It's not often I agree with Angus on matters of Apple technology. In fact, it's never, right up until now. But he's right: the lack of rental opportunities for Australian consumers, combined with download caps for everyone save iiNet customers (for as long as iTunes content remains unmetered), makes the AppleTV a shiny black box with a nice interface and no real choice behind it.

Then there's the software that it all hooks up to, iTunes 10. At long last, we get social networking in the form of Ping. But it's not social networking that might, say, take advantage of existing social networks such as Twitter by including them and expanding the conversation (and perhaps selling a few iTunes albums along the way). What the world arguably didn't need was yet another social network, and one that's locked behind iTunes 10 at that.

Apple's already proudly announced that it's hit a million Ping users in just two days. That sounds like an impressive number, but you don't have to dig very far, or think very hard, to work out that it's not quite that shiny. First, that's apparently a third of iTunes 10 users. So already, 66 percent of those who downloaded iTunes 10 either haven't noticed or couldn't be bothered. Second, there's the new-shiny-thing-curiosity-factor. I mean, I signed up for Ping, told it the least amount possible for my account details, and then I did nothing with it, because there was precious little to do that I wasn't already doing with Twitter.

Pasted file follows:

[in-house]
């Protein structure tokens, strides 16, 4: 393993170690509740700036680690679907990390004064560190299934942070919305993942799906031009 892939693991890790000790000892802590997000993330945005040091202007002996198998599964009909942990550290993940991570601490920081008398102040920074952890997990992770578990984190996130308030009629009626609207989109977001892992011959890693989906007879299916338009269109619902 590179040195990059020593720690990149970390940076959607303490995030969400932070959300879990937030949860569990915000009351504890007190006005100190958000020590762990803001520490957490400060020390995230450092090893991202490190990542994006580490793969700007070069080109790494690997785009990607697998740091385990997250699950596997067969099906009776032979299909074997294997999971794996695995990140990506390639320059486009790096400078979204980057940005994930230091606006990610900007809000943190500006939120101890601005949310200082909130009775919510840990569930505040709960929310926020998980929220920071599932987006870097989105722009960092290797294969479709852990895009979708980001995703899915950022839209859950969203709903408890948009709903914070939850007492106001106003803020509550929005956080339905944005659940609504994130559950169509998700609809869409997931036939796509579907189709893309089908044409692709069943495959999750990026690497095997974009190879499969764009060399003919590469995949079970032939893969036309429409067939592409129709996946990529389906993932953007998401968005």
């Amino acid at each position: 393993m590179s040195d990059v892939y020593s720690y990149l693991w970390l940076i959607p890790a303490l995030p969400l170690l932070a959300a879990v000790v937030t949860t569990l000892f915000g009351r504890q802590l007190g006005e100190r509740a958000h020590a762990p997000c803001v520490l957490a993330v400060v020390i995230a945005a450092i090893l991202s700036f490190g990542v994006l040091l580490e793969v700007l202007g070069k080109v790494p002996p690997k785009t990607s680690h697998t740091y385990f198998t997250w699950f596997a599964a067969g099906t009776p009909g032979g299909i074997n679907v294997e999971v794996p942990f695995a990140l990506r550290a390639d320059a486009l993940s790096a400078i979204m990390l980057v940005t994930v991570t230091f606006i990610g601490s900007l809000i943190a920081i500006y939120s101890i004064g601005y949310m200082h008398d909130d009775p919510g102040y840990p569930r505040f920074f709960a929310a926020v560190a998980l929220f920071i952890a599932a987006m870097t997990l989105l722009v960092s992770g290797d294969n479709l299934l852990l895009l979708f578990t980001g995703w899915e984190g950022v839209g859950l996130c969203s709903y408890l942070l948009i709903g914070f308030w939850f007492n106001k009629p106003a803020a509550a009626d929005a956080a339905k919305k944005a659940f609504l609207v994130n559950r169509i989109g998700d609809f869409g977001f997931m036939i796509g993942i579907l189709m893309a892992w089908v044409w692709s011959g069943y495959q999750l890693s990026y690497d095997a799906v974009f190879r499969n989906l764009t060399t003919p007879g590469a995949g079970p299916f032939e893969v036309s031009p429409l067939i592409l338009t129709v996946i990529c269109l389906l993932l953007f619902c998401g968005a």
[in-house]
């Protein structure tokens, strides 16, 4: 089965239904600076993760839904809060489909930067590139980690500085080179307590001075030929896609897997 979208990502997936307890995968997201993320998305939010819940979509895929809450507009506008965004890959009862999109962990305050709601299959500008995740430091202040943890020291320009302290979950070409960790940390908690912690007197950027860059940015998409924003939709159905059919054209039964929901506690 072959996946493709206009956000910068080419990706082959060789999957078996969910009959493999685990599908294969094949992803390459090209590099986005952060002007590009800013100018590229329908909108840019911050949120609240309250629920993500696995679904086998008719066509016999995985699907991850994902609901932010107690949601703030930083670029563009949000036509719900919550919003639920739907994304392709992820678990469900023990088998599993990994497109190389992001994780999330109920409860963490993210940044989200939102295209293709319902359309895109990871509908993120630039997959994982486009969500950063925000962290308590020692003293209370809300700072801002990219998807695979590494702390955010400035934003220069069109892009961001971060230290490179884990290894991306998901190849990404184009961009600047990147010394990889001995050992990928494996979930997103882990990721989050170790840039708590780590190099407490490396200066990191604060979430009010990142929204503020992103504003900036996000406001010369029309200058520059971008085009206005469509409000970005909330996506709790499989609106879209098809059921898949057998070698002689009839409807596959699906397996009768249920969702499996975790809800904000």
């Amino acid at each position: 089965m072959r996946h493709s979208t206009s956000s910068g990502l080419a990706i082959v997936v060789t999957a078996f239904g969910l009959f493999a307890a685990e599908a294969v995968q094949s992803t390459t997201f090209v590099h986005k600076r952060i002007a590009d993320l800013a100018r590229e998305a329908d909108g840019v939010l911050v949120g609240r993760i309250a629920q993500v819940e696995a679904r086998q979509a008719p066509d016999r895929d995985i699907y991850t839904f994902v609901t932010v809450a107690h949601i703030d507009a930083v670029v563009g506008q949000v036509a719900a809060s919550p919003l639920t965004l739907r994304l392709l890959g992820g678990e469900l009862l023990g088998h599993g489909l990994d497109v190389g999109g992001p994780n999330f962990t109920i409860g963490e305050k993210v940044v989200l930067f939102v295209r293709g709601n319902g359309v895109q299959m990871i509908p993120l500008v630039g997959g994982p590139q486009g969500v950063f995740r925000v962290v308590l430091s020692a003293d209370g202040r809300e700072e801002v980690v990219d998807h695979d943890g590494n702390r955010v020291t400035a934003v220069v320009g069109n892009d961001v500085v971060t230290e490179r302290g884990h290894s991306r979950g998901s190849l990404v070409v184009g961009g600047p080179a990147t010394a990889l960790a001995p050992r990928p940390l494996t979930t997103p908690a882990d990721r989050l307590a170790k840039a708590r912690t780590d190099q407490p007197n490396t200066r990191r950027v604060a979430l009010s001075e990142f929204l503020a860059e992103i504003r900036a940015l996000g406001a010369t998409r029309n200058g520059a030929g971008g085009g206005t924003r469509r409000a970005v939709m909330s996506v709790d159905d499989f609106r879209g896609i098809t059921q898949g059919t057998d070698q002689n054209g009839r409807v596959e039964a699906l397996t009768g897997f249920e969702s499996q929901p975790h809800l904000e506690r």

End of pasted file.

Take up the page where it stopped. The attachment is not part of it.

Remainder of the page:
Having just ducked into Ping for the second and what may well be the last time, I note that it suggests the following artists may be worthwhile for me to follow.

Have a quick guess how much 50 Cent, Daddy Yankee or for that matter Keith Urban there is in my iTunes library? If you guessed "absolutely none whatsoever", then give yourself a pat on the back. That's not to discourage anyone else's music taste, naturally; if they're your favourite artists in the whole wide world, then bully for you. They're just not mine, and the closest link I could come to any of them is that one of them's married to a relative.

As a sideline, iTunes 10's also cut out the ability to create custom ringtones at cost. I can't get too annoyed with that, as I'd never bothered with it to speak of, but it's still a feature removed and a choice lost.

It seems amazing to me that in a week when Apple's debuted four updated product lines and an upgrade to iTunes, I look at them and all I can see are deliberate choices made by Apple that remove choices from us as consumers of Apple's gear. I've put in requests with Apple for review samples, and it is possible that once they're sitting glistening and shiny in my hands I'll be overcome with gadget lust and want to have them. But it certainly doesn't feel like that's the choice I'll make.

What do you think? Is Apple making the right choices, or the wrong ones?

Discuss it with me at MacTheForum!